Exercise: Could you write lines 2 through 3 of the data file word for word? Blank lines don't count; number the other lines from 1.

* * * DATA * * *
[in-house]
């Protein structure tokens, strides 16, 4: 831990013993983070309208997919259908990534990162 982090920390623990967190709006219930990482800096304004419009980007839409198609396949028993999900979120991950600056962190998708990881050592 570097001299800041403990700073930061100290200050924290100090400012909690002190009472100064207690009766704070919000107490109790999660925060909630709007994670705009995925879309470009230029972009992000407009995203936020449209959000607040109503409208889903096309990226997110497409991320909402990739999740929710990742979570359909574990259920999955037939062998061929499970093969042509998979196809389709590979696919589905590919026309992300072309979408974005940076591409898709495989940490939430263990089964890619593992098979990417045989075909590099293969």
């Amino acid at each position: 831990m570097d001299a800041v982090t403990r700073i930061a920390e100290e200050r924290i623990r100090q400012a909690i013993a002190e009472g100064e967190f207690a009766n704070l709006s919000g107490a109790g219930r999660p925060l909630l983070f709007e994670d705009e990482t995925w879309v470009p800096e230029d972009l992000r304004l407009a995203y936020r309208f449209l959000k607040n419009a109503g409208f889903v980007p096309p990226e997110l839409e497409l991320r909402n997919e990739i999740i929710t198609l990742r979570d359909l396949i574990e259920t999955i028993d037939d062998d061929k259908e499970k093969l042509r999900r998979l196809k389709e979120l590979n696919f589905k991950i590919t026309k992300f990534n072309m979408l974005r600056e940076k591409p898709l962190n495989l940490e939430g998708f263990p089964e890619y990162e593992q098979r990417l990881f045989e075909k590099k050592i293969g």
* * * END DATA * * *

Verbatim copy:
């Protein structure tokens, strides 16, 4: 831990013993983070309208997919259908990534990162 982090920390623990967190709006219930990482800096304004419009980007839409198609396949028993999900979120991950600056962190998708990881050592 570097001299800041403990700073930061100290200050924290100090400012909690002190009472100064207690009766704070919000107490109790999660925060909630709007994670705009995925879309470009230029972009992000407009995203936020449209959000607040109503409208889903096309990226997110497409991320909402990739999740929710990742979570359909574990259920999955037939062998061929499970093969042509998979196809389709590979696919589905590919026309992300072309979408974005940076591409898709495989940490939430263990089964890619593992098979990417045989075909590099293969």
């Amino acid at each position: 831990m570097d001299a800041v982090t403990r700073i930061a920390e100290e200050r924290i623990r100090q400012a909690i013993a002190e009472g100064e967190f207690a009766n704070l709006s919000g107490a109790g219930r999660p925060l909630l983070f709007e994670d705009e990482t995925w879309v470009p800096e230029d972009l992000r304004l407009a995203y936020r309208f449209l959000k607040n419009a109503g409208f889903v980007p096309p990226e997110l839409e497409l991320r909402n997919e990739i999740i929710t198609l990742r979570d359909l396949i574990e259920t999955i028993d037939d062998d061929k259908e499970k093969l042509r999900r998979l196809k389709e979120l590979n696919f589905k991950i590919t026309k992300f990534n072309m979408l974005r600056e940076k591409p898709l962190n495989l940490e939430g998708f263990p089964e890619y990162e593992q098979r990417l990881f045989e075909k590099k050592i293969g």